As one of the most pivotal events in American and World history, there is no shortage of documentaries and films based on World War II. In 2007, Ken Burns and Lynn Novick debuted The War on PBS, a six-part 15-hour epic that explained the War through the stories of the men who fought it and the people who waited for them to return home. From the December 1941 attack on Pearl Harbor to Japan’s 1945 surrender after two atomic bombs killed roughly 250,000 of Japan’s citizens, we are given personal perspectives on all aspects of the conflict. As stated at the beginning of each episode, World War II was far too epic a conflict to be well chronicled in a single accounting. In an effective move, the war is explored through the experiences of four American towns: Sacramento, California; Luverne, Minnesota; Waterbury, Connecticut; and Mobile, Alabama.
There are many moments that require Burns to break away from individual stories in favor of providing historical context. The newsreel footage used on these occasions is remarkable to watch. Several image sticks in my mind, days after seeing them: video footage of soldiers lying dead in the water on Pearl Harbor, men floating in the ocean, dead before they reached the beach, during the Normandy invasion. We see Japanese women on the island of Saipan jumping to their death rather than be taken prisoner by Americans. Brutal yes, but it all helps to show just how costly this war was.
Narrated by Keith David, he does a wonderful job of taking viewers through the stock footage and photographs. Speaking with solemn authority, he never tries to rise above the images on the screen. Tom Hanks, Samuel L. Jackson, Eli Wallach, Josh Lucas, and Adam Arkin are a few of the well known names who lend their voices to read the words of reporters, and soldiers as they wrote them during the war.
Divided into seven episodes, The War begins with “A Necessary War,” which covers events between the attacks on Pearl Harbor in December, 1941, through December 1942. Industry boomed as the American military was quickly mobilized. Early events in the war, such as the Bataan Death March, the American victory at Midway, the bloody battle at Guadalcanal, the thousands of civilians imprisoned in Manila, Philippines, and the Internment of the Japanese Americans along the West Coast of the United States are detailed.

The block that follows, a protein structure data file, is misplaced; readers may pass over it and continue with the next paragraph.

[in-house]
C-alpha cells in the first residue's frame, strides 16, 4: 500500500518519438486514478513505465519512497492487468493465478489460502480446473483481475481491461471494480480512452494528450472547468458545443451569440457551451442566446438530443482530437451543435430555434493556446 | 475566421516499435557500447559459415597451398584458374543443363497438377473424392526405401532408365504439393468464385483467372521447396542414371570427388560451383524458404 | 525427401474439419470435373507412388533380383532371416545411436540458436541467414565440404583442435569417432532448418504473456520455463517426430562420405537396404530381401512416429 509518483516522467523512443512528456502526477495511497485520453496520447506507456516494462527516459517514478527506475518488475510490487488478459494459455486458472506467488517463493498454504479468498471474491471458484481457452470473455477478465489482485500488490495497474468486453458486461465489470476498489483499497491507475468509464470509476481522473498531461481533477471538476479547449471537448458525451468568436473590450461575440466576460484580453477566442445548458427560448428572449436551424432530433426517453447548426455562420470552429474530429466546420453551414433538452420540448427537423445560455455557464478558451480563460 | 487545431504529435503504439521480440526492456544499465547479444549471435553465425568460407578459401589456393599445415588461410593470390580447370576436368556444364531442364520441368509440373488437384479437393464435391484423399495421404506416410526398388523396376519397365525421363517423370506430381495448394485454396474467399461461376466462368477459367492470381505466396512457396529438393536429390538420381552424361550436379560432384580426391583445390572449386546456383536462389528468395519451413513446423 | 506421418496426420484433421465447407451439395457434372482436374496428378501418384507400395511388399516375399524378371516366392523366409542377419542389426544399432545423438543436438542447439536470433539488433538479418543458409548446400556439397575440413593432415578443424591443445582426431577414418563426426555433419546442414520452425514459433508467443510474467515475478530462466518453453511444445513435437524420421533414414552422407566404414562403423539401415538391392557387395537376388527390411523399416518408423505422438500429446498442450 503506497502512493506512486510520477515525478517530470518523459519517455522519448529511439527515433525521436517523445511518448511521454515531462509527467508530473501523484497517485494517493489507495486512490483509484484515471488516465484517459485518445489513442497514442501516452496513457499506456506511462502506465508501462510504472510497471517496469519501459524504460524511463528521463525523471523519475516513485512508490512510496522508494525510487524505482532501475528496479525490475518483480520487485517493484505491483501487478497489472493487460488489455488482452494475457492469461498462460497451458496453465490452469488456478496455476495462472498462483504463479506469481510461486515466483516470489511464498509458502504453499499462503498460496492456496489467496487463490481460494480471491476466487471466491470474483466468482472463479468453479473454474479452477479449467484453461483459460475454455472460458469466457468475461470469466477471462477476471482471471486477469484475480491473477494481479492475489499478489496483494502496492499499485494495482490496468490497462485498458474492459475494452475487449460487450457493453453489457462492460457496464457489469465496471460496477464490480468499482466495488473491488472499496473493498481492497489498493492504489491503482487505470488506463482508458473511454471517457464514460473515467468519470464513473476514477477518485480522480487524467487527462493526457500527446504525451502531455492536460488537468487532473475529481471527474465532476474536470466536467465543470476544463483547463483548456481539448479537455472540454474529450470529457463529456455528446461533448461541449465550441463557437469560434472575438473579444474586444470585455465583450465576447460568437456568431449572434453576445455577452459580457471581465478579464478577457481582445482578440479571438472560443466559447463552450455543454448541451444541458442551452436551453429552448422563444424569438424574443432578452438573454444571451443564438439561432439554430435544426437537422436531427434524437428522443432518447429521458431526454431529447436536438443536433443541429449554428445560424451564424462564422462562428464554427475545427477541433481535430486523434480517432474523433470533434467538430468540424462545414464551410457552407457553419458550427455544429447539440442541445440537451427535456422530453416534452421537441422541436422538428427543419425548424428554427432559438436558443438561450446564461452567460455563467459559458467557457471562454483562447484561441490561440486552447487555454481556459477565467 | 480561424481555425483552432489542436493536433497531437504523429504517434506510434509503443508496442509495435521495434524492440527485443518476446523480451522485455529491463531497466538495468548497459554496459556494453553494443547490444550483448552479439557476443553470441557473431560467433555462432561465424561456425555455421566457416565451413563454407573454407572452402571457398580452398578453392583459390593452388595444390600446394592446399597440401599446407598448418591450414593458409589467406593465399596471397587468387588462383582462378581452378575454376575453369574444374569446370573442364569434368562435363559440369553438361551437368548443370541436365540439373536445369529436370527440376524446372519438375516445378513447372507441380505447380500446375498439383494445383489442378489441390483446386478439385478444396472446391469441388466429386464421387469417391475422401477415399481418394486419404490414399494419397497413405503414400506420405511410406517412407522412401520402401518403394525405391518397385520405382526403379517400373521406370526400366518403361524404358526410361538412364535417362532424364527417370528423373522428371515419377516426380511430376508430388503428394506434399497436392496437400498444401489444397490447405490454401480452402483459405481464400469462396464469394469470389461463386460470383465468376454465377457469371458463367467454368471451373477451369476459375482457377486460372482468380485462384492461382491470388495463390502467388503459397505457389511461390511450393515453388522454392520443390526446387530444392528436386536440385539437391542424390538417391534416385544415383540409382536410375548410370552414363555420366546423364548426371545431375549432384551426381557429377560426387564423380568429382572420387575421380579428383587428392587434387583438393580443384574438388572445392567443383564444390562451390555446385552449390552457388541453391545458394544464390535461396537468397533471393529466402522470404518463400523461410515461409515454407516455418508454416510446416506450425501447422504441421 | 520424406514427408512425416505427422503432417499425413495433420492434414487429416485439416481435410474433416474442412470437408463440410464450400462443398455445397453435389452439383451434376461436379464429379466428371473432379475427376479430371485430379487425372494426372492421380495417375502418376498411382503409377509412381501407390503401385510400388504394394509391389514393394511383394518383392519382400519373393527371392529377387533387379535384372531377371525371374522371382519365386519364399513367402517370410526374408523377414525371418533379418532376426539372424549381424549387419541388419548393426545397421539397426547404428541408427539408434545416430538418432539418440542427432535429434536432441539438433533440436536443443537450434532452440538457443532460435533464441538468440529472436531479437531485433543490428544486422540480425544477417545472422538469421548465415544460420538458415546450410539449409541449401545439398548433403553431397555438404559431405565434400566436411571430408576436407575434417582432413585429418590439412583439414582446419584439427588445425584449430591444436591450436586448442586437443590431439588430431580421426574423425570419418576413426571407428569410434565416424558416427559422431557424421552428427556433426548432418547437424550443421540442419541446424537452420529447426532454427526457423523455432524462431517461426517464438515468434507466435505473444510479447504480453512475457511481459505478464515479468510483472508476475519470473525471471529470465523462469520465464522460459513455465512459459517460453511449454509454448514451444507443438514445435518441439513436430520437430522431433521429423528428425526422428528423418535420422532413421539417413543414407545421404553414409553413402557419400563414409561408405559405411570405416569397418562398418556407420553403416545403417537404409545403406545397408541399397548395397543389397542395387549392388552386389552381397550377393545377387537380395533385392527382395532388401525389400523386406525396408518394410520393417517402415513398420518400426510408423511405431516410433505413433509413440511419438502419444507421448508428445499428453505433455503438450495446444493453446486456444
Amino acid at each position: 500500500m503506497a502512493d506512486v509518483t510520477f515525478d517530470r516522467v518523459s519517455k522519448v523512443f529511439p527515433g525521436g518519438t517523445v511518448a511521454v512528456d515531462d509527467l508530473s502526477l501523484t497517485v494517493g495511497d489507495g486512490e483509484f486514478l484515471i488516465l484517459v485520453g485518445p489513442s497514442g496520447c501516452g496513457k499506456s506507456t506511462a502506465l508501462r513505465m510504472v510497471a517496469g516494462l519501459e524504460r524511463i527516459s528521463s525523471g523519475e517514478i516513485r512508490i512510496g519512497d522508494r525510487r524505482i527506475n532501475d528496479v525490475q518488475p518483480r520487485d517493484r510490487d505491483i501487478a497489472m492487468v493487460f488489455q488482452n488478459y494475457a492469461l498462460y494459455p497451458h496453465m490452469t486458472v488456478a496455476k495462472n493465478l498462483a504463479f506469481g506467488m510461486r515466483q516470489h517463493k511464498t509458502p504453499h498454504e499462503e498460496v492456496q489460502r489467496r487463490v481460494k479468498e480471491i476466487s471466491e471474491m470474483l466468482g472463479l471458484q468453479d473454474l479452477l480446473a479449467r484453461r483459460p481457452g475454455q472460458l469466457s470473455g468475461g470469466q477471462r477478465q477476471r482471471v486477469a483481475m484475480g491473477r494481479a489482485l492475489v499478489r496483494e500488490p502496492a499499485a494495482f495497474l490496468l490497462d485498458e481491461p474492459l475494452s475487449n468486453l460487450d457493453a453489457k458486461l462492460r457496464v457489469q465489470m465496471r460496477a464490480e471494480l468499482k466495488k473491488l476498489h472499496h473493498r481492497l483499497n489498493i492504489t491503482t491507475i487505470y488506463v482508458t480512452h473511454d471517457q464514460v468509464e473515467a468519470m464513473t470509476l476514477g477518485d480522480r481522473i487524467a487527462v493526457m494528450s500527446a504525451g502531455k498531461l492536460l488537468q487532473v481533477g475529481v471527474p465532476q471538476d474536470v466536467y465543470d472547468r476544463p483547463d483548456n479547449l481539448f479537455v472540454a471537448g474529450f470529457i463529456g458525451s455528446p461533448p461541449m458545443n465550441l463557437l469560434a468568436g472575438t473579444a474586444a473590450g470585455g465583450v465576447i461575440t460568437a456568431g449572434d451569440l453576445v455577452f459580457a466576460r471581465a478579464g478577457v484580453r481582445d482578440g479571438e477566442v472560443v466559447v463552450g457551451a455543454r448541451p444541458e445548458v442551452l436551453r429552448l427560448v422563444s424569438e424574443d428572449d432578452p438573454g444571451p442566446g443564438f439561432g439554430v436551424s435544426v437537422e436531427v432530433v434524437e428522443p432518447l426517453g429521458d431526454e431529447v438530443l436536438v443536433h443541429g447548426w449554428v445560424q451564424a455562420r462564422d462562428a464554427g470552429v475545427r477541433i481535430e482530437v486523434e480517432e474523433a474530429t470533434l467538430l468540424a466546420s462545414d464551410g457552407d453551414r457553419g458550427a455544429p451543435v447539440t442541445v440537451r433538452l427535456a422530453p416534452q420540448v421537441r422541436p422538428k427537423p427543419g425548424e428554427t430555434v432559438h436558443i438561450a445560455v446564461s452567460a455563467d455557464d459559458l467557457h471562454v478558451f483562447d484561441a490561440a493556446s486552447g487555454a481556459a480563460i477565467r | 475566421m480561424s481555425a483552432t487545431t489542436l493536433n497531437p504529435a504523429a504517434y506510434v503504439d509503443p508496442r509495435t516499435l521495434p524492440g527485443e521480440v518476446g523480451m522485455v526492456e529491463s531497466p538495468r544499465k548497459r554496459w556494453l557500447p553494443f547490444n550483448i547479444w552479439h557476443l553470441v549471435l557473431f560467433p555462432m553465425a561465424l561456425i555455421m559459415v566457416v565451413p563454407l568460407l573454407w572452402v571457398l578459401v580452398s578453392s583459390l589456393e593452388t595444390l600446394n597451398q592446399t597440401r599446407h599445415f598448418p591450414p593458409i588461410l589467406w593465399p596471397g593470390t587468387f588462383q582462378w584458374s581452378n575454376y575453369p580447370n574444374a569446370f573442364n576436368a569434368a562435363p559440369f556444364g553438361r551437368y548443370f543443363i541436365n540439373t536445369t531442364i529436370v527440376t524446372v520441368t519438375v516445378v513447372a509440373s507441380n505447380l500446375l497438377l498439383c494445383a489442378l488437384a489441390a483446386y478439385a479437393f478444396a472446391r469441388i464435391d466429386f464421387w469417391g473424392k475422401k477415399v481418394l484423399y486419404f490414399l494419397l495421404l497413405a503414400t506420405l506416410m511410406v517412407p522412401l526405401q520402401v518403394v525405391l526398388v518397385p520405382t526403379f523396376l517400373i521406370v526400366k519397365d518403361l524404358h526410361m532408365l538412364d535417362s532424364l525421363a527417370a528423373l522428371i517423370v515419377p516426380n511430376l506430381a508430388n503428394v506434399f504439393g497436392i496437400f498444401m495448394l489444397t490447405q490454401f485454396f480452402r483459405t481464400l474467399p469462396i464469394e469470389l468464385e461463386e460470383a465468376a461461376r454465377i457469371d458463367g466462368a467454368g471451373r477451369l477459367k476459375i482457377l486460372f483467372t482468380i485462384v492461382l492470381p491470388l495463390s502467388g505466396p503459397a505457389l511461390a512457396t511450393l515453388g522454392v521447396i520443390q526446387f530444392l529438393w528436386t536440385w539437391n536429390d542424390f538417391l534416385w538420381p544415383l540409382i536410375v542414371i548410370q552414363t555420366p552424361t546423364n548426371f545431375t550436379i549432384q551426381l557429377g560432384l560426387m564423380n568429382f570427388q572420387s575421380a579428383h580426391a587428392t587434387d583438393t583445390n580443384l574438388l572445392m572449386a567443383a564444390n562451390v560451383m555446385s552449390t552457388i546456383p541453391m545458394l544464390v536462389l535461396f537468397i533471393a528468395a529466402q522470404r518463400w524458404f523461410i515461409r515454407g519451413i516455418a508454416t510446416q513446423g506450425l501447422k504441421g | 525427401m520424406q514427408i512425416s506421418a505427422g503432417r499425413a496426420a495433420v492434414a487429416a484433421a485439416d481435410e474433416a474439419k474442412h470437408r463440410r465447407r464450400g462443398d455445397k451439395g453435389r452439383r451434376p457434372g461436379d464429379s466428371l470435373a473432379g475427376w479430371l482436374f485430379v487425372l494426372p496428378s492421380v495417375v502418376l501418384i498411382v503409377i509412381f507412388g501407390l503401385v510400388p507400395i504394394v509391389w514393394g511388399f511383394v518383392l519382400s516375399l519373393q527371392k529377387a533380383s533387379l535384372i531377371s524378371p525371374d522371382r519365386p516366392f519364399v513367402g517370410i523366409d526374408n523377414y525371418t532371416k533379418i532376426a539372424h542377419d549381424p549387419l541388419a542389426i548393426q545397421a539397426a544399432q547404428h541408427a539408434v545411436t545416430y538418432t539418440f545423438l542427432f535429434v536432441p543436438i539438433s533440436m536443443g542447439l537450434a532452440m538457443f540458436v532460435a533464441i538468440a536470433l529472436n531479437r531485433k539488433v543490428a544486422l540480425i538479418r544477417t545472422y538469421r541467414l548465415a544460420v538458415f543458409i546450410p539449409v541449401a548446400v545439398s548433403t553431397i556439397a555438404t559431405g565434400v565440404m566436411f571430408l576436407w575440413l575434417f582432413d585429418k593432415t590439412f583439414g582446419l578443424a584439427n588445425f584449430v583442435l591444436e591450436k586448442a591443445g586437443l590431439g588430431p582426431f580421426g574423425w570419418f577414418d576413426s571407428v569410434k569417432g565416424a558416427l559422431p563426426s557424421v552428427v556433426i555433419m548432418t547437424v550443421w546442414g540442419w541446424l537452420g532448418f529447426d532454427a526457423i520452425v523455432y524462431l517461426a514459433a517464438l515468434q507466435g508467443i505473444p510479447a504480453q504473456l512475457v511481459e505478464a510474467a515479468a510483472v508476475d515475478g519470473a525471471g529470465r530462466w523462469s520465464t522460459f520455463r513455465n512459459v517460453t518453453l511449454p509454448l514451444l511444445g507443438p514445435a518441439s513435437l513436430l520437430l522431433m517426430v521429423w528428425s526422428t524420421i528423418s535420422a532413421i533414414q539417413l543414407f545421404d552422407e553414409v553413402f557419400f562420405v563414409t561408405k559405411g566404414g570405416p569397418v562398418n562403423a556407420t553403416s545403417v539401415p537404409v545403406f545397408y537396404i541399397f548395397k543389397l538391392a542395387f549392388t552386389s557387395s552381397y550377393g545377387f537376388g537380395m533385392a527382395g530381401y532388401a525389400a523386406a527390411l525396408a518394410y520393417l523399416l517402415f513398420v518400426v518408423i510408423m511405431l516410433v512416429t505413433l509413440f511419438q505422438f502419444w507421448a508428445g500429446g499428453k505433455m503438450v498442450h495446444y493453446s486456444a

The second episode, “When Things Get Tough,” shifts the focus to look at the tremendous ground battles and bombing raids against German held positions. Having launched a major offensive on the outskirts of Nazi held territory in Northern Africa, American forces are badly beaten in the early days, but things would begin to change with the arrival of General George S. Patton and better prepared troops. Patton began to push the Germans back into Europe from Africa. The episode also looks at how American towns such as Mobile, Alabama created entire industries to support the war effort. Tens of thousands of jobs were created overnight, turning these formerly sleepy towns into bustling industrial centers.
In “A Deadly Calling,” the press becomes a big part of the war as reporters for Life and other magazines begin publishing photos of the carnage. Movie theaters began to show government-approved video clips of the Italian campaign. Americans became very aware of the brutality of the war, and the casualties that were occurring. The bloody and hard fought battles of Anzio and Cassino are discussed. Meanwhile, in the Pacific, the war effort against the Japanese Empire continues, with a key battle over the small island of Tarawa. In America, the story of Japanese interment and racial tension continues, even as every able-bodied individual is needed to contribute toward the war effort.
The fourth episode, “Pride of Our Nation” deals with D-Day and the Normandy invasion. The invasion is mapped out and detailed, as survivors share their experiences; recounting what happened when they finally reached beach and the expected push to Berlin began. The Americans had expected to move fairly quickly through France, but it would take a couple months before France was finally liberated from the German army. In the Pacific, the difficult battle of Saipan is covered. Also discussed is the willingness of both Japanese soldiers and civilians to give their lives for their country without reservation.